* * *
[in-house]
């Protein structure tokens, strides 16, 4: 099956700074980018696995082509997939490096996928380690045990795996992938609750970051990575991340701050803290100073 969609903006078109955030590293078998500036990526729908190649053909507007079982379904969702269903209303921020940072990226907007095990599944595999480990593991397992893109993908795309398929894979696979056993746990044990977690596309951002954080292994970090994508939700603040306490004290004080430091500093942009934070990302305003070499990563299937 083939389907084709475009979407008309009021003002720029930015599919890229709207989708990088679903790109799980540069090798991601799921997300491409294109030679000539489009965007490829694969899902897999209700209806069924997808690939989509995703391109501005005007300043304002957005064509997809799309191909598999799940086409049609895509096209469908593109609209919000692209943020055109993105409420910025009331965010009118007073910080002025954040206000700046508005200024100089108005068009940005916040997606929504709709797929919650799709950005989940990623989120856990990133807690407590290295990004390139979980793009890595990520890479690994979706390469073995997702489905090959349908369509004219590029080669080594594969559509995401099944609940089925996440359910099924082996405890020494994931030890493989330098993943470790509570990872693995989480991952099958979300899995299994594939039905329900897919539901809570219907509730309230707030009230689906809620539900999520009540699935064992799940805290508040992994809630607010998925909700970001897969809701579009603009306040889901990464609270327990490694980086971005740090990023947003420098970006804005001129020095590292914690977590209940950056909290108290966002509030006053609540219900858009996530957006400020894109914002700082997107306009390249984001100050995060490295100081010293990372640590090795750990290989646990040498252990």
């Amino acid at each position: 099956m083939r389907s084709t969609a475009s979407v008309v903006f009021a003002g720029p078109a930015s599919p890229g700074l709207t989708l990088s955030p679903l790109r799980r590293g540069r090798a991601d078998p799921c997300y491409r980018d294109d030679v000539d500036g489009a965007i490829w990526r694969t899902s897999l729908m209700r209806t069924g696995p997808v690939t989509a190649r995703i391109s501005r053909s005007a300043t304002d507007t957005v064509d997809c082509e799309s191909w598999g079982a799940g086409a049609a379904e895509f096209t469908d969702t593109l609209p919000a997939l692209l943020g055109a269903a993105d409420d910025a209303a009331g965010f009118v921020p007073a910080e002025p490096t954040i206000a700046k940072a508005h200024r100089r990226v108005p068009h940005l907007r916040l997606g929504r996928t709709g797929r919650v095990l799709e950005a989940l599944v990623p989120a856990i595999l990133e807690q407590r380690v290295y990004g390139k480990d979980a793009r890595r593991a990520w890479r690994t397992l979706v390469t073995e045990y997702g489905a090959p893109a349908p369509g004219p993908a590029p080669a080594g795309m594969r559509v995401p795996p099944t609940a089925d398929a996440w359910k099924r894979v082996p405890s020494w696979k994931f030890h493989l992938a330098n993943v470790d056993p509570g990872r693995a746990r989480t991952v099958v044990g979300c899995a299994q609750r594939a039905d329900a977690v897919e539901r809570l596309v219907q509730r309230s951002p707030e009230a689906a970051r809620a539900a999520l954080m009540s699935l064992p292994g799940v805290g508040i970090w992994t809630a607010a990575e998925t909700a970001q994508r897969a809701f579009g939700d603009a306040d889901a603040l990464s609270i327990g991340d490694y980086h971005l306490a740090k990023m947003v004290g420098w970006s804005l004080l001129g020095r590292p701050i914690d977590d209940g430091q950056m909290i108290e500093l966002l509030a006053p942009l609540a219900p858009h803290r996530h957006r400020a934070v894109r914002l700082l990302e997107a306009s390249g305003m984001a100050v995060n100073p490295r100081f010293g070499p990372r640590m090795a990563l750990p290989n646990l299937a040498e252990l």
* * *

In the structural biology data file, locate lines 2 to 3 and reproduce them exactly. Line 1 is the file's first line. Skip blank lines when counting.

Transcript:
């Protein structure tokens, strides 16, 4: 099956700074980018696995082509997939490096996928380690045990795996992938609750970051990575991340701050803290100073 969609903006078109955030590293078998500036990526729908190649053909507007079982379904969702269903209303921020940072990226907007095990599944595999480990593991397992893109993908795309398929894979696979056993746990044990977690596309951002954080292994970090994508939700603040306490004290004080430091500093942009934070990302305003070499990563299937 083939389907084709475009979407008309009021003002720029930015599919890229709207989708990088679903790109799980540069090798991601799921997300491409294109030679000539489009965007490829694969899902897999209700209806069924997808690939989509995703391109501005005007300043304002957005064509997809799309191909598999799940086409049609895509096209469908593109609209919000692209943020055109993105409420910025009331965010009118007073910080002025954040206000700046508005200024100089108005068009940005916040997606929504709709797929919650799709950005989940990623989120856990990133807690407590290295990004390139979980793009890595990520890479690994979706390469073995997702489905090959349908369509004219590029080669080594594969559509995401099944609940089925996440359910099924082996405890020494994931030890493989330098993943470790509570990872693995989480991952099958979300899995299994594939039905329900897919539901809570219907509730309230707030009230689906809620539900999520009540699935064992799940805290508040992994809630607010998925909700970001897969809701579009603009306040889901990464609270327990490694980086971005740090990023947003420098970006804005001129020095590292914690977590209940950056909290108290966002509030006053609540219900858009996530957006400020894109914002700082997107306009390249984001100050995060490295100081010293990372640590090795750990290989646990040498252990």
């Amino acid at each position: 099956m083939r389907s084709t969609a475009s979407v008309v903006f009021a003002g720029p078109a930015s599919p890229g700074l709207t989708l990088s955030p679903l790109r799980r590293g540069r090798a991601d078998p799921c997300y491409r980018d294109d030679v000539d500036g489009a965007i490829w990526r694969t899902s897999l729908m209700r209806t069924g696995p997808v690939t989509a190649r995703i391109s501005r053909s005007a300043t304002d507007t957005v064509d997809c082509e799309s191909w598999g079982a799940g086409a049609a379904e895509f096209t469908d969702t593109l609209p919000a997939l692209l943020g055109a269903a993105d409420d910025a209303a009331g965010f009118v921020p007073a910080e002025p490096t954040i206000a700046k940072a508005h200024r100089r990226v108005p068009h940005l907007r916040l997606g929504r996928t709709g797929r919650v095990l799709e950005a989940l599944v990623p989120a856990i595999l990133e807690q407590r380690v290295y990004g390139k480990d979980a793009r890595r593991a990520w890479r690994t397992l979706v390469t073995e045990y997702g489905a090959p893109a349908p369509g004219p993908a590029p080669a080594g795309m594969r559509v995401p795996p099944t609940a089925d398929a996440w359910k099924r894979v082996p405890s020494w696979k994931f030890h493989l992938a330098n993943v470790d056993p509570g990872r693995a746990r989480t991952v099958v044990g979300c899995a299994q609750r594939a039905d329900a977690v897919e539901r809570l596309v219907q509730r309230s951002p707030e009230a689906a970051r809620a539900a999520l954080m009540s699935l064992p292994g799940v805290g508040i970090w992994t809630a607010a990575e998925t909700a970001q994508r897969a809701f579009g939700d603009a306040d889901a603040l990464s609270i327990g991340d490694y980086h971005l306490a740090k990023m947003v004290g420098w970006s804005l004080l001129g020095r590292p701050i914690d977590d209940g430091q950056m909290i108290e500093l966002l509030a006053p942009l609540a219900p858009h803290r996530h957006r400020a934070v894109r914002l700082l990302e997107a306009s390249g305003m984001a100050v995060n100073p490295r100081f010293g070499p990372r640590m090795a990563l750990p290989n646990l299937a040498e252990l």